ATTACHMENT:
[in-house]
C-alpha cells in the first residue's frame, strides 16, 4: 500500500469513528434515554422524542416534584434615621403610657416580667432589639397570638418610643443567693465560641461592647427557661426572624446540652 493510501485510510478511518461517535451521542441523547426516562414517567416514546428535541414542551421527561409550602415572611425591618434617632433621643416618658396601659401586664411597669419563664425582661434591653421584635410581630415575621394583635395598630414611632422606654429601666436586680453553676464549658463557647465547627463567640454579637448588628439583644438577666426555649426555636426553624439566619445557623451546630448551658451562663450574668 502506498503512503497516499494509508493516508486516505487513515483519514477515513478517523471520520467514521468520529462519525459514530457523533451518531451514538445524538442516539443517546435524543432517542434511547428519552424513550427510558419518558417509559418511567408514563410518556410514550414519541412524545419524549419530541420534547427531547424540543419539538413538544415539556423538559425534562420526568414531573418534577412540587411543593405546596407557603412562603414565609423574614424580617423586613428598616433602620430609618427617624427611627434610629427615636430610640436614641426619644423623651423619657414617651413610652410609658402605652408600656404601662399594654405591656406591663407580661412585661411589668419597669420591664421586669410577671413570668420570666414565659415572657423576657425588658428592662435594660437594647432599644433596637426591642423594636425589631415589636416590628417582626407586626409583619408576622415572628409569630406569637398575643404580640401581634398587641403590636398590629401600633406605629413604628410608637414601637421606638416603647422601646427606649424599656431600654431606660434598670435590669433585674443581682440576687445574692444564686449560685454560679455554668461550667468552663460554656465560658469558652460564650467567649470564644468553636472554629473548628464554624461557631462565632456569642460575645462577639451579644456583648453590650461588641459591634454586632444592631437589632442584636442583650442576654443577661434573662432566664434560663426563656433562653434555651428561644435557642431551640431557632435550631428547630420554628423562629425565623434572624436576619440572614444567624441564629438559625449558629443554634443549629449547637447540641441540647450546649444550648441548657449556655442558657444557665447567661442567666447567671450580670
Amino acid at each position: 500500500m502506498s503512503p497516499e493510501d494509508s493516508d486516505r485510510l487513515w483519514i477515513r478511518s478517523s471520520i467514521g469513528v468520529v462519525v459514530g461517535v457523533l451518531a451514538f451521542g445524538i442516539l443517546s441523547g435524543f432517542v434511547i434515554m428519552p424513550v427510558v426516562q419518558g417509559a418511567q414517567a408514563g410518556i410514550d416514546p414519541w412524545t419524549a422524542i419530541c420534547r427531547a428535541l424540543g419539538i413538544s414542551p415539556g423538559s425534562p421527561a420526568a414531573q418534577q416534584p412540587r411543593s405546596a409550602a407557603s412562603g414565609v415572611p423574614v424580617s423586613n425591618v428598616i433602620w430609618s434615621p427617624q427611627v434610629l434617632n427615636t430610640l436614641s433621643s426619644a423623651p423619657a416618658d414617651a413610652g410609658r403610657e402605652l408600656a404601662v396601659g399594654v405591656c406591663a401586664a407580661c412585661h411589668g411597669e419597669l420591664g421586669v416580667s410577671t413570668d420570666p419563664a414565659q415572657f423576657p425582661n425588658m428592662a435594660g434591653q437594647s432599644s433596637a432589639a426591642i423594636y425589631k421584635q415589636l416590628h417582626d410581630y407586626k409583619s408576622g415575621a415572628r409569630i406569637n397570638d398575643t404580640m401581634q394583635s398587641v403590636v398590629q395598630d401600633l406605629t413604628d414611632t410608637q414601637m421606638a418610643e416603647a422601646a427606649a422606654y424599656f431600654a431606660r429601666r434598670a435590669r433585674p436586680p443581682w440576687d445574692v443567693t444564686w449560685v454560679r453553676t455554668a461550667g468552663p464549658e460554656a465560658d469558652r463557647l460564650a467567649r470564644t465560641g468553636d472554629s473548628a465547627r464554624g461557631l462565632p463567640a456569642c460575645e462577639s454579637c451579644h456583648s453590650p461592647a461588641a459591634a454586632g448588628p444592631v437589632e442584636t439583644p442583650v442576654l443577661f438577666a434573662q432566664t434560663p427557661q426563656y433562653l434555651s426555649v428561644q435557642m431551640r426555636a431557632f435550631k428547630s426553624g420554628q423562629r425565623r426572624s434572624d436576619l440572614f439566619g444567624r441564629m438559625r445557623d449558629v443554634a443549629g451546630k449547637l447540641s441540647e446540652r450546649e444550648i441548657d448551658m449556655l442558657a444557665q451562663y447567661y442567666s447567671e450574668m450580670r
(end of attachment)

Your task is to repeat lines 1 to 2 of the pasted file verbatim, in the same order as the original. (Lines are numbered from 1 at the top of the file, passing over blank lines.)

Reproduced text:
[in-house]
C-alpha cells in the first residue's frame, strides 16, 4: 500500500469513528434515554422524542416534584434615621403610657416580667432589639397570638418610643443567693465560641461592647427557661426572624446540652 493510501485510510478511518461517535451521542441523547426516562414517567416514546428535541414542551421527561409550602415572611425591618434617632433621643416618658396601659401586664411597669419563664425582661434591653421584635410581630415575621394583635395598630414611632422606654429601666436586680453553676464549658463557647465547627463567640454579637448588628439583644438577666426555649426555636426553624439566619445557623451546630448551658451562663450574668 502506498503512503497516499494509508493516508486516505487513515483519514477515513478517523471520520467514521468520529462519525459514530457523533451518531451514538445524538442516539443517546435524543432517542434511547428519552424513550427510558419518558417509559418511567408514563410518556410514550414519541412524545419524549419530541420534547427531547424540543419539538413538544415539556423538559425534562420526568414531573418534577412540587411543593405546596407557603412562603414565609423574614424580617423586613428598616433602620430609618427617624427611627434610629427615636430610640436614641426619644423623651423619657414617651413610652410609658402605652408600656404601662399594654405591656406591663407580661412585661411589668419597669420591664421586669410577671413570668420570666414565659415572657423576657425588658428592662435594660437594647432599644433596637426591642423594636425589631415589636416590628417582626407586626409583619408576622415572628409569630406569637398575643404580640401581634398587641403590636398590629401600633406605629413604628410608637414601637421606638416603647422601646427606649424599656431600654431606660434598670435590669433585674443581682440576687445574692444564686449560685454560679455554668461550667468552663460554656465560658469558652460564650467567649470564644468553636472554629473548628464554624461557631462565632456569642460575645462577639451579644456583648453590650461588641459591634454586632444592631437589632442584636442583650442576654443577661434573662432566664434560663426563656433562653434555651428561644435557642431551640431557632435550631428547630420554628423562629425565623434572624436576619440572614444567624441564629438559625449558629443554634443549629449547637447540641441540647450546649444550648441548657449556655442558657444557665447567661442567666447567671450580670